Twenty percent of people may have the gene variant DRD4-7R that is associated with curiosity (and ADHD), but 100% of people were once curious as children. Curiosity is the child’s genius – in their intrigue with understanding the world around them, they make new synapsual connections unique in the world.
As we age, most of us lose the ability to remain curious. Instead, we learn patterns and repeat them, unquestioningly. Last week I shared Peter Matthiessen‘s bewitching hope that we can all become seekers.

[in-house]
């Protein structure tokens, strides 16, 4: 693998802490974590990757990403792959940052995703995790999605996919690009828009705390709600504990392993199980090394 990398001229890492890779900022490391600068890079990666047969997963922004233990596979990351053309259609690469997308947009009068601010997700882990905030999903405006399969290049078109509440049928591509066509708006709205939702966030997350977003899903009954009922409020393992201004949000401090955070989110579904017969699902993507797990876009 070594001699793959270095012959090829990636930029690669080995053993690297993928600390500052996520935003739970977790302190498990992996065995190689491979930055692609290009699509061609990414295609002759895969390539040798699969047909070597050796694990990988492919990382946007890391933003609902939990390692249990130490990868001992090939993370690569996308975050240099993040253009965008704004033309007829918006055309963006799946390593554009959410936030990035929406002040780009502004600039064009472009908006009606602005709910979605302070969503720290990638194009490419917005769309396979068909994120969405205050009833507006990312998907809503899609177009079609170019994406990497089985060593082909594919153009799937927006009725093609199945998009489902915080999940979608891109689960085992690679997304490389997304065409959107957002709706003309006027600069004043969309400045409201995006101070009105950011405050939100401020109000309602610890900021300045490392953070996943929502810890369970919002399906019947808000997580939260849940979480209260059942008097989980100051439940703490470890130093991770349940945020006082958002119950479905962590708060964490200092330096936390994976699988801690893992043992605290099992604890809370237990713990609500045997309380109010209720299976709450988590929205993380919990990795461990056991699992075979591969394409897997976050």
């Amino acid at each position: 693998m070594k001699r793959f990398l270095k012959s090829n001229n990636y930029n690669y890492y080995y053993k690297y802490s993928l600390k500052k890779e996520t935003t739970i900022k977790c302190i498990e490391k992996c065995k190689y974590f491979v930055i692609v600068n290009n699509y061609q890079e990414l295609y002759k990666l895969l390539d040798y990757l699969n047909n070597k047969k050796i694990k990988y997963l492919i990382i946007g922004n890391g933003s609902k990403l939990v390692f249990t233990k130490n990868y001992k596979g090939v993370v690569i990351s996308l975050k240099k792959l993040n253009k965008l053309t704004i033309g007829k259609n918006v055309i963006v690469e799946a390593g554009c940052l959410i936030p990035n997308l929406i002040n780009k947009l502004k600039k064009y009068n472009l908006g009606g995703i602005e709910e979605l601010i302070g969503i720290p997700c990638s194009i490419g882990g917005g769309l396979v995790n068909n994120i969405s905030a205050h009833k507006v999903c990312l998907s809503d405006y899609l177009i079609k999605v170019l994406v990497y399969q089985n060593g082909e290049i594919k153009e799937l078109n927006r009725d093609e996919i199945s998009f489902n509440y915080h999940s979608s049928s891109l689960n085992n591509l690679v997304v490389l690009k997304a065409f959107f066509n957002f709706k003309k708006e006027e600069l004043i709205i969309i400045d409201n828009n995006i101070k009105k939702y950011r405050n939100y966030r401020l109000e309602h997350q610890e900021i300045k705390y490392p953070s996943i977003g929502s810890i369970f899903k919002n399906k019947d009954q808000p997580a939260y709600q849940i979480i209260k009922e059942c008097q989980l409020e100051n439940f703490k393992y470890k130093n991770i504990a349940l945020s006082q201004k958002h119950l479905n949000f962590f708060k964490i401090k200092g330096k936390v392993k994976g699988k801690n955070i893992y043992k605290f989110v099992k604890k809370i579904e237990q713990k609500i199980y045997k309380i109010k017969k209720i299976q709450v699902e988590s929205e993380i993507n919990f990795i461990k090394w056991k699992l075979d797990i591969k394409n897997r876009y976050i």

So, how do we ‘become seekers’?
If the central premise of ‘THE FUTURE OF WORK!’ is the need to take proactive, agile steps in an ongoing embrace of change – and it is – then curiosity is your best friend on that journey.
Psychology coach Diane Dreher confirms that:
“[Curiosity] is positively correlated with creativity, intelligence, problem-solving ability, autonomy, a sense of personal control, and a willingness to challenge the status quo. It is also associated with positive affect, subjective well-being, better long-term health, longevity, and positive interpersonal relationships.”
If you cannot crack the curiosity code yourself, watch how the kids in your life approach learning, and model them – unabashedly.
←This Much We Know.→